Experiences from my internship at YUVA
I’m currently a high-school student at Oberoi International School, going through the introspection and [university] application heavy, highly uncertain phase between the 11th and 12th grade. The phase where schools start demanding your undergrad major selections, counsellors want to know your “one-true academic passion” for LORs, and your parents start whispering about ambition and scholarships. When I was going through the list of potential summer internships I was drawn to YUVA by its name itself, and I don’t mean because it has the same syllables as mine. It’s not often that the words ‘youth’ and ‘action’ are put right next to each other, and while the newer generations are acknowledged as decent advocates, it was appealing to have a platform offer the chance at making substantial change as well.
This impression drove me to dig deeper into the mission and vision of YUVA, where I learnt that the organisation not only works to help marginalised communities access their rights, but also design this as an empowerment journey, that the people can themselves own and take forward. The description of an intern’s work included ‘communication, ideation, engagement, writing,’ all of which are skills I strive to have and was given the opportunity to develop, bringing up the last one with this blog post. It was for these reasons that despite having ‘CV-required’ internship experience already, YUVA sounded like a community that I genuinely wanted to give my time to, and learn from.
The first assignment I was given was related to informal sector workers in India, and had two sections to it: research their rights, wants, needs and relevant legislation and then create a campaign deck which can be used to share this information with students my age. To guide me, I was sent a considerably sizeable list of videos and articles to go through, and I do think my supervisor was a little concerned about the amount of content I was given to read. However, alongside this, she wholeheartedly endorsed that I further branch out, find my own resources, and keep at this first stage until I was satisfied with my knowledge intake. While I was given scheduling deadlines, there was no enforced upper bound or ceiling to my study intake. Typically, the goal of an ‘employer figure’ seems to only be the handed in task, but this autonomy to keep reading made me feel as though my personal learning and growth was also given priority. I admittedly over-indulged and got extremely wrapped up with an abundance of figures and opinions, but a short call with my supervisor helped me succinctly streamline my final deck.
A few years ago I learnt about the ‘laissez-faire’ leadership style, and I remember having extremely little faith in its efficacy, until becoming subject to it. There’s a sense of invigoration in being given responsibility by an appointed, full-time employed adult, and having them trust your competence. It was made evident to me that I wouldn’t be interrogated about progress three times a day, but instead would have casual follow ups, and an open invitation to reach out for help. My second task involved some more reading, this time of various annual reports, and a compilation of their written, aesthetic, and COVID-19 specific features. There was no dictated format to my work and I was given time to identify key elements and present them in a manner of my choosing. For someone quite as indecisive as I, this method of accountability can be a little trying, but it taught me to trust my instincts and not be afraid of some constructive feedback.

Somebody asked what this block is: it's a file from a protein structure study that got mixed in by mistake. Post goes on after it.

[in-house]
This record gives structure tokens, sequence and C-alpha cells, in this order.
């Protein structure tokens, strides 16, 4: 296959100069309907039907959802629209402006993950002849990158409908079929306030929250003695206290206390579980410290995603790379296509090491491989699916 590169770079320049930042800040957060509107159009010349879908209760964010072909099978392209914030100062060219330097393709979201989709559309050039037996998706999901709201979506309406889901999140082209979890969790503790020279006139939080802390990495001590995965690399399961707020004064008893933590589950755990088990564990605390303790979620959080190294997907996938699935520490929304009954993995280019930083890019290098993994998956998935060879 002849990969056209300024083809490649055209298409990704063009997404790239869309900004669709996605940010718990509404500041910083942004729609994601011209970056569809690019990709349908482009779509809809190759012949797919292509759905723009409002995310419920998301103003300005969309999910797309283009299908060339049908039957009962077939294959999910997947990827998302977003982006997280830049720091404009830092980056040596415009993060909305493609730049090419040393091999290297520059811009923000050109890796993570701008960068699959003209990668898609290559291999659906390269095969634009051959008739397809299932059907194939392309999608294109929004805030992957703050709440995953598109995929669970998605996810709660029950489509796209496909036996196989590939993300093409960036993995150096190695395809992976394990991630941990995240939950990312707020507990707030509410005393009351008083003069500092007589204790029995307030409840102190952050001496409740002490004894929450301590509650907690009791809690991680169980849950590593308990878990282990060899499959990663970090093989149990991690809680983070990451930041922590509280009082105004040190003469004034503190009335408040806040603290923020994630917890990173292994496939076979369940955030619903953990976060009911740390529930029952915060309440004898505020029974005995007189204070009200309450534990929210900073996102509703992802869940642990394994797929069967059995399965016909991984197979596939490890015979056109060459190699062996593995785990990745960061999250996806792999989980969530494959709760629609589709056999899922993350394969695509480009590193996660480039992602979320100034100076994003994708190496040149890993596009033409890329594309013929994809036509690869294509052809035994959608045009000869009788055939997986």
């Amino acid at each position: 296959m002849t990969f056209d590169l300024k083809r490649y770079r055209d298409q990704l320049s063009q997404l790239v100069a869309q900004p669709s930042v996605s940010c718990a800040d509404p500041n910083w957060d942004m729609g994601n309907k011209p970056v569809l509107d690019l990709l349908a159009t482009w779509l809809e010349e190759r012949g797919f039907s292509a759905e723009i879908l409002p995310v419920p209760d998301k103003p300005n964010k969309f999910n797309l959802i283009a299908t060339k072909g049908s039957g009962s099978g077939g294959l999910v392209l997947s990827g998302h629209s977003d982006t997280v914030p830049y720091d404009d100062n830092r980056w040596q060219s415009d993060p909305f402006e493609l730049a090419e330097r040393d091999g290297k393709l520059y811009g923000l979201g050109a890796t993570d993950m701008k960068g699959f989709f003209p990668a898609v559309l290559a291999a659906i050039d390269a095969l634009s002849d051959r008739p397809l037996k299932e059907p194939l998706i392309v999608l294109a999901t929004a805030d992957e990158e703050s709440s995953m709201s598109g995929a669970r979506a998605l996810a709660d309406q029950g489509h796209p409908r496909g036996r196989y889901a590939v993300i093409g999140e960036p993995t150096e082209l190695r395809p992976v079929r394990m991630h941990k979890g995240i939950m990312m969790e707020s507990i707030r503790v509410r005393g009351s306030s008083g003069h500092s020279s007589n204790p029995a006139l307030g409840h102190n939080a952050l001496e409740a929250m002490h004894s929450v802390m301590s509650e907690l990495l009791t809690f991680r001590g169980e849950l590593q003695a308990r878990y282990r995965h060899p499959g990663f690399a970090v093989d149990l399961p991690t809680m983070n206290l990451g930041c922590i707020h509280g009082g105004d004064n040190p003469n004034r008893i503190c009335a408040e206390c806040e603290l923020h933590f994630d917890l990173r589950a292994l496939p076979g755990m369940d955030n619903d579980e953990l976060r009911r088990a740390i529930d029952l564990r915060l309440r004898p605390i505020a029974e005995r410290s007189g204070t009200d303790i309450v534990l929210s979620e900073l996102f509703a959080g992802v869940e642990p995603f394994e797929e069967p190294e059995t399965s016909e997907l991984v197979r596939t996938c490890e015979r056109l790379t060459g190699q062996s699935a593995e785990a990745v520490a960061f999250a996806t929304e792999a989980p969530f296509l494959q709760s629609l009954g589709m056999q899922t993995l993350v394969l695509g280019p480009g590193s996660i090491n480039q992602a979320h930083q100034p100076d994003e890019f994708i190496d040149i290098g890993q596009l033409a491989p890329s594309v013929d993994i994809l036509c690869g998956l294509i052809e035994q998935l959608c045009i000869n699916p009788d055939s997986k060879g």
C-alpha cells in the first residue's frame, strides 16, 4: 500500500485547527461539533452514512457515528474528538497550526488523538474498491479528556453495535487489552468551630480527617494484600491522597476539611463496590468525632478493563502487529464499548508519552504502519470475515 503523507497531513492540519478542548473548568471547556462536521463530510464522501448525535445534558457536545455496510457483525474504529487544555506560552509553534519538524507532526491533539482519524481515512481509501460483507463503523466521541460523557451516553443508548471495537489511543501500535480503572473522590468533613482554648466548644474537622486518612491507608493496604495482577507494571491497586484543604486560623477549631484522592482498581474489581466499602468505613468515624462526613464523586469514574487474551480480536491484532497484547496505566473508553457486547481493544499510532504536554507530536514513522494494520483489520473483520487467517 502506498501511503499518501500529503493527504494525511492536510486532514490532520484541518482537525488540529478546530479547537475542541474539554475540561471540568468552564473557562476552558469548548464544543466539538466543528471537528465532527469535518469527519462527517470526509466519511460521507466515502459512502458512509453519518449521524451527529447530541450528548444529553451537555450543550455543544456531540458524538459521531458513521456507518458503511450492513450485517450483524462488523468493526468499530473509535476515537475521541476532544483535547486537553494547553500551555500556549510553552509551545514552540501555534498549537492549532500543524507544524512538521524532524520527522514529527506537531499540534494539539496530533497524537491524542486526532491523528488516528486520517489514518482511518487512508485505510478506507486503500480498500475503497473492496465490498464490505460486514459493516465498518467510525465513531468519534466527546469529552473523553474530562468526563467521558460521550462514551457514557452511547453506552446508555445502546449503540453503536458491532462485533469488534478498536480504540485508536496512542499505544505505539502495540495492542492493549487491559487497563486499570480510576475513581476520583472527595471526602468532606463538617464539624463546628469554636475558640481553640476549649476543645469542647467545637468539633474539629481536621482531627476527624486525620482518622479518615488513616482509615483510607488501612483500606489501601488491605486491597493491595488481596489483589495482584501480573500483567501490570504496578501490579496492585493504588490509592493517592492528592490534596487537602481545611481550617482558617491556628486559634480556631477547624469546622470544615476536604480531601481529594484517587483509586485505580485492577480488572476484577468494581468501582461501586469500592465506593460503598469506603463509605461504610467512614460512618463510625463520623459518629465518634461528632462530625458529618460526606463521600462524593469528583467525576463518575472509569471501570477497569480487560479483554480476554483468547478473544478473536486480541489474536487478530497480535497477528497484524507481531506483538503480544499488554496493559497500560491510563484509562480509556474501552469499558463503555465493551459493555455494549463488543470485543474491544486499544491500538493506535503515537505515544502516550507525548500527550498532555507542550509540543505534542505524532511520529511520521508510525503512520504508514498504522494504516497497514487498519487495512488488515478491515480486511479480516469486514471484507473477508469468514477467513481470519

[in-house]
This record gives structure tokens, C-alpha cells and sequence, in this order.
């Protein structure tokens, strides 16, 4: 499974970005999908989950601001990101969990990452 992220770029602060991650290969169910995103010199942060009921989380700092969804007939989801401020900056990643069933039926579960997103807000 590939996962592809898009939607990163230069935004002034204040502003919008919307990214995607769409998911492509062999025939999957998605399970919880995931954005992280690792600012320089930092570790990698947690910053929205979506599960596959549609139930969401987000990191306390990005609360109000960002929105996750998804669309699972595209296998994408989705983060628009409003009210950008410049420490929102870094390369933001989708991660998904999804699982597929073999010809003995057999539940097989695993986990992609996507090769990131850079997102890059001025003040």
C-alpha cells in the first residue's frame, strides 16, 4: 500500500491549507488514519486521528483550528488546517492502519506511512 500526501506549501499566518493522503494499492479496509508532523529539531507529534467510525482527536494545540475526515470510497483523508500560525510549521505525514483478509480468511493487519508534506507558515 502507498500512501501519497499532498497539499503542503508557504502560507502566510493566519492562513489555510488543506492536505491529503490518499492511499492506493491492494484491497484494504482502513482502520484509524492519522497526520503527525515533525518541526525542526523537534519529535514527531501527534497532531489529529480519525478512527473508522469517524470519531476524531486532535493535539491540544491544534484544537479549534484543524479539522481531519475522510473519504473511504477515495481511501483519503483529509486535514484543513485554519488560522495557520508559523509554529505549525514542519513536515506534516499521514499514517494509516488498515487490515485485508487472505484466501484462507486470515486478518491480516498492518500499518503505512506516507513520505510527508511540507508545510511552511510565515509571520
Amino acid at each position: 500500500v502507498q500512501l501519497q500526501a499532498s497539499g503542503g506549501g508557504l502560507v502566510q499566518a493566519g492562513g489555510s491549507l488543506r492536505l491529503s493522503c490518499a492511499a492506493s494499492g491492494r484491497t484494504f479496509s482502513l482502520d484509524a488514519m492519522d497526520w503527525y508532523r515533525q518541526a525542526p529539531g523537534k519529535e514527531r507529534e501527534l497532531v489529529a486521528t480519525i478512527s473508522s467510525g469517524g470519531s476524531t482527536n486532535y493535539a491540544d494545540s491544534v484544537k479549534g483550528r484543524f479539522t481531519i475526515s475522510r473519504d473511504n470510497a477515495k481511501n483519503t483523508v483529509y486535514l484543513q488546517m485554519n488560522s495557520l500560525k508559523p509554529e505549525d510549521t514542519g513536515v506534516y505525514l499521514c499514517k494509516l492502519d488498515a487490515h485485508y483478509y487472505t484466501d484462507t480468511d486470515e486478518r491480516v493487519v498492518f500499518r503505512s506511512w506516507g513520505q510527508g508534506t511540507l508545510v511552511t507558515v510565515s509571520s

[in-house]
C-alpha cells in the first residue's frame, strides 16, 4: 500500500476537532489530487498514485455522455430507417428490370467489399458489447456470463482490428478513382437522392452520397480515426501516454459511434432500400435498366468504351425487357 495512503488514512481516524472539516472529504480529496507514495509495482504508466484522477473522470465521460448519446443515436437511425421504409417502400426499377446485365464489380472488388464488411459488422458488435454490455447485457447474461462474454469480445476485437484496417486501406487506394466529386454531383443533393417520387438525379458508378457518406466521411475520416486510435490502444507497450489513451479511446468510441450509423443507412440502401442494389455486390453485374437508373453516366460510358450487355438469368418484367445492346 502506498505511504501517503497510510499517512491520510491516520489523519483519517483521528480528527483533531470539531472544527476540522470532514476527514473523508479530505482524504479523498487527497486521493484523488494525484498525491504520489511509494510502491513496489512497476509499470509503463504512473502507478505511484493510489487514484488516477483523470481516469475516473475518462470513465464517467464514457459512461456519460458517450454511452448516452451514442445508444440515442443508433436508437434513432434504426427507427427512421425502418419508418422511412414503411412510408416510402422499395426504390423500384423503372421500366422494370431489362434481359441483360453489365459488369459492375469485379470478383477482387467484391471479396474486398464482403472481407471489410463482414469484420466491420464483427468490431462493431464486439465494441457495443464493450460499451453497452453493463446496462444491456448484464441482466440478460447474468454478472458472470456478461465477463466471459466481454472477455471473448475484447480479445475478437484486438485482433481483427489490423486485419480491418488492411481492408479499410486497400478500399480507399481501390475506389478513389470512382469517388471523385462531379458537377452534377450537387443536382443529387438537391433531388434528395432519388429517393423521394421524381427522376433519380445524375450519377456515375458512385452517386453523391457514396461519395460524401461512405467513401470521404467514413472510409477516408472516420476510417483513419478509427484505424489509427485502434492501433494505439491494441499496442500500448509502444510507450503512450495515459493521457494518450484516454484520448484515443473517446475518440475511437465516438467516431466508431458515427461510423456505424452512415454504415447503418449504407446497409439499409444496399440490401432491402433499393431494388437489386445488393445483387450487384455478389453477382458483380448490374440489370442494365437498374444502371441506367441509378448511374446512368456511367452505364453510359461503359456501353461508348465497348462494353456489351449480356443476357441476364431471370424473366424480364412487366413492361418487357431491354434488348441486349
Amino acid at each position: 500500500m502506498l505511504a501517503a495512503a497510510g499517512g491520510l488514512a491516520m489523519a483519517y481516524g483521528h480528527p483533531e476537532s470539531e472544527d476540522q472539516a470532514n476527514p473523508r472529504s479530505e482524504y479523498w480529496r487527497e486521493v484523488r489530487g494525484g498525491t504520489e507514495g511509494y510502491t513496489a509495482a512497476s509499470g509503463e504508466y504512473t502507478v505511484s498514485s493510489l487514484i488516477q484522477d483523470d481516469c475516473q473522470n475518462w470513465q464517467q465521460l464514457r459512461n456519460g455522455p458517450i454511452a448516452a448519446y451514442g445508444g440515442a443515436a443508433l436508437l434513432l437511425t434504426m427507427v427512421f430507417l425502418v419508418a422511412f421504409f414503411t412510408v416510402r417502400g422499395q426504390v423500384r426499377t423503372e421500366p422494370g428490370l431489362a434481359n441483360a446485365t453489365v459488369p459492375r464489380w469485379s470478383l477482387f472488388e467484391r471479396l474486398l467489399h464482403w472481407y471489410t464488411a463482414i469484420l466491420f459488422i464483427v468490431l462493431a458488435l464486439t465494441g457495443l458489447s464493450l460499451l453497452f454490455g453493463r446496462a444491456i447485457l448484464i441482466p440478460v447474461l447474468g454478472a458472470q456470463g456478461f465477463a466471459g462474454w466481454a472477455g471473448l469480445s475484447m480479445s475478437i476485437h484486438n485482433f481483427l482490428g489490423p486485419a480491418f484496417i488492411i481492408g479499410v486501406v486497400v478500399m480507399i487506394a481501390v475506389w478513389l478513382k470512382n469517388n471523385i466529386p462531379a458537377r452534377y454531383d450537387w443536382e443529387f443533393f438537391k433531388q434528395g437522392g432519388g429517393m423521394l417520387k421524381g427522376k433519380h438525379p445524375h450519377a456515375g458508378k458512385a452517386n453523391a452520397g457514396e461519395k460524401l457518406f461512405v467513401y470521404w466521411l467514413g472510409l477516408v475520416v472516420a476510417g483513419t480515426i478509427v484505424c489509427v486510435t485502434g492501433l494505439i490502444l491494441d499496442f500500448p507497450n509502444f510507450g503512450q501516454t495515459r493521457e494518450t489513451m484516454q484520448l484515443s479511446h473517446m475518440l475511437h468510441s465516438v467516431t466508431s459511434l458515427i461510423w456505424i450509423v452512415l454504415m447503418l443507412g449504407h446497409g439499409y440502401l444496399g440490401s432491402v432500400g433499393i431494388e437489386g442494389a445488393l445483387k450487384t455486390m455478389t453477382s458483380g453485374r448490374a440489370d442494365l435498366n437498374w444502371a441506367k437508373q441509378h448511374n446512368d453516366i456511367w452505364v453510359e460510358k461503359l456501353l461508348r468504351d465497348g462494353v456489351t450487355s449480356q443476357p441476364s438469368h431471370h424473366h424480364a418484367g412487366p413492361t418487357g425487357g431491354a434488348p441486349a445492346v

Belonging to the spectrum of ‘international’ schooling, it’s simple for an internship to correlate to checking off a resumé necessity, just another stepping stone for privileged students such as myself to make our way to a dream university. What I’m most grateful for from my stint with YUVA is that it uncovered an ignorance I had, masked in the polite form of an occasion to learn. I participate in Model UN, passionately read historical and political commentary, rage-text an Instagram groupchat with whatever latest systemic frustrations, and overall appreciate having political awareness and an opinion. However, I’ve learnt that awareness derives majorly from observation, and I had been oblivious to unfairness happening right in my local community. Why is it that the domestic help in the gated complex I live in don’t have specified contracts of employment? How come the people who laboured to make my accommodation live-able struggle to find homes of their own? Despite having spoken about ‘substantial change’ earlier, my biggest personal gain was just knowing more about the plights of a community that I wasn’t previously conscious of.
Day one of the internship, I filled out a form where I mentioned that my academic inclinations are economics, politics, governance etc. and that a range of careers from journalism, to humanitarian aid, and even diplomacy spark interest in me. The voices I listened to over the last month, be it my work supervisor, past interviews with informal sector workers, or even the opinion of our domestic help at home, have helped me confirm that I do, indeed, want to pursue this field of study, and I definitely want to be consistently engaged in the form of simultaneous advocacy and operation that YUVA carries out.
It’s reassuring to know that there are people, like those at YUVA, who deeply care about and put time and effort into making the world less adversity-filled for others. I would say making the world ‘easier,’ but I’m still bitter at how unfairly some groups are treated, so we’ll take baby steps for now. Thank you for reading, and I hope that you’re encouraged to help out, maybe we can even begin taking teenager steps soon.
Yuga Banerjee interned with YUVA in June-July 2021